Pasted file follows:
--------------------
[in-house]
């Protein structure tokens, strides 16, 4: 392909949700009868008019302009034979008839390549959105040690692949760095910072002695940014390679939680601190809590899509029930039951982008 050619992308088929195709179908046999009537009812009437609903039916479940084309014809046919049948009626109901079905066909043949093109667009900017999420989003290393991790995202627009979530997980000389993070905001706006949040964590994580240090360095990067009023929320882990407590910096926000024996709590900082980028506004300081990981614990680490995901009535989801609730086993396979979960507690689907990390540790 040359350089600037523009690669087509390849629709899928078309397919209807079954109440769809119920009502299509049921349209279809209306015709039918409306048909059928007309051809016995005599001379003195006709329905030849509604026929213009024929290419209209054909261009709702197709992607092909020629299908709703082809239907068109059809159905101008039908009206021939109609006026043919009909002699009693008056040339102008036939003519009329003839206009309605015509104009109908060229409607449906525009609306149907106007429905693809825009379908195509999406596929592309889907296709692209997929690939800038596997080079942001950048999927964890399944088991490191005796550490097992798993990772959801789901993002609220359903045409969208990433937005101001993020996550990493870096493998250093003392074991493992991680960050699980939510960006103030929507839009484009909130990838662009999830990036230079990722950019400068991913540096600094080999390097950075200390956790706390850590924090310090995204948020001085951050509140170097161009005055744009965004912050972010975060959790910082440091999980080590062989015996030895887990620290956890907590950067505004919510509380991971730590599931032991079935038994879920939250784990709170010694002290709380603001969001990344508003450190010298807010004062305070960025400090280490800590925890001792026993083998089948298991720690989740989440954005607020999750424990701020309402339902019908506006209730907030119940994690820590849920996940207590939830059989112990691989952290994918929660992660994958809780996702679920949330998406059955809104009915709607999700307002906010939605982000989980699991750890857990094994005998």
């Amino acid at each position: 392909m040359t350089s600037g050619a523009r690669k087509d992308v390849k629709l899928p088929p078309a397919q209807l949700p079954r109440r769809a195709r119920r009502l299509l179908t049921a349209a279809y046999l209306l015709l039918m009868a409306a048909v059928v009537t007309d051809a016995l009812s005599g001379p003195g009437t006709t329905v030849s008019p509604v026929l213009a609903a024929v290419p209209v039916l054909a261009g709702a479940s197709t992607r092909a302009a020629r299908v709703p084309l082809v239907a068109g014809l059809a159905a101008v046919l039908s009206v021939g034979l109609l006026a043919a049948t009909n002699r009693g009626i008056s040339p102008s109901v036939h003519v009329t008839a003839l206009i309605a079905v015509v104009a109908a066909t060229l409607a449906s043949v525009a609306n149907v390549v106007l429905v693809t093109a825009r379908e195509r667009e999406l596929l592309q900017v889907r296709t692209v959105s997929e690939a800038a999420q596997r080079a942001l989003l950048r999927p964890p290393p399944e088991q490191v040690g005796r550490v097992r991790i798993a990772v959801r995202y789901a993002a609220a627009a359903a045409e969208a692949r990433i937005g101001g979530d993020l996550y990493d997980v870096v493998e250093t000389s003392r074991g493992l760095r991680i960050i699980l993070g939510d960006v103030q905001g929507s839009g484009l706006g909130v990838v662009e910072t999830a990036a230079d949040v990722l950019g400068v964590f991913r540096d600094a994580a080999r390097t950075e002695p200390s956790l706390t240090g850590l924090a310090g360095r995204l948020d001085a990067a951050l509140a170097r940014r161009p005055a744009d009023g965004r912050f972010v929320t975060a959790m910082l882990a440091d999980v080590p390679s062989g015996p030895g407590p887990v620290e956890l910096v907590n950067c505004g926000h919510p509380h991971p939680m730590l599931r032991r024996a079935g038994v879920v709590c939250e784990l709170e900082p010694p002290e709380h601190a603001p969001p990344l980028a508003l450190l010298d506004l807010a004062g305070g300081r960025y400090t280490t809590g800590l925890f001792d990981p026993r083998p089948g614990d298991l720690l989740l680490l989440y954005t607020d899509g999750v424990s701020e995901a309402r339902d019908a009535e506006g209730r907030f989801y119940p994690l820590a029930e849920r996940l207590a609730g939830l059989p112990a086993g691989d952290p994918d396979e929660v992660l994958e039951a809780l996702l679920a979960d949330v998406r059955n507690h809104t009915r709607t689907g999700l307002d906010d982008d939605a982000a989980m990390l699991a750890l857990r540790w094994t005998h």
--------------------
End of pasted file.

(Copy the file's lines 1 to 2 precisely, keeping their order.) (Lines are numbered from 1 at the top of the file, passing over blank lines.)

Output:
[in-house]
């Protein structure tokens, strides 16, 4: 392909949700009868008019302009034979008839390549959105040690692949760095910072002695940014390679939680601190809590899509029930039951982008 050619992308088929195709179908046999009537009812009437609903039916479940084309014809046919049948009626109901079905066909043949093109667009900017999420989003290393991790995202627009979530997980000389993070905001706006949040964590994580240090360095990067009023929320882990407590910096926000024996709590900082980028506004300081990981614990680490995901009535989801609730086993396979979960507690689907990390540790 040359350089600037523009690669087509390849629709899928078309397919209807079954109440769809119920009502299509049921349209279809209306015709039918409306048909059928007309051809016995005599001379003195006709329905030849509604026929213009024929290419209209054909261009709702197709992607092909020629299908709703082809239907068109059809159905101008039908009206021939109609006026043919009909002699009693008056040339102008036939003519009329003839206009309605015509104009109908060229409607449906525009609306149907106007429905693809825009379908195509999406596929592309889907296709692209997929690939800038596997080079942001950048999927964890399944088991490191005796550490097992798993990772959801789901993002609220359903045409969208990433937005101001993020996550990493870096493998250093003392074991493992991680960050699980939510960006103030929507839009484009909130990838662009999830990036230079990722950019400068991913540096600094080999390097950075200390956790706390850590924090310090995204948020001085951050509140170097161009005055744009965004912050972010975060959790910082440091999980080590062989015996030895887990620290956890907590950067505004919510509380991971730590599931032991079935038994879920939250784990709170010694002290709380603001969001990344508003450190010298807010004062305070960025400090280490800590925890001792026993083998089948298991720690989740989440954005607020999750424990701020309402339902019908506006209730907030119940994690820590849920996940207590939830059989112990691989952290994918929660992660994958809780996702679920949330998406059955809104009915709607999700307002906010939605982000989980699991750890857990094994005998």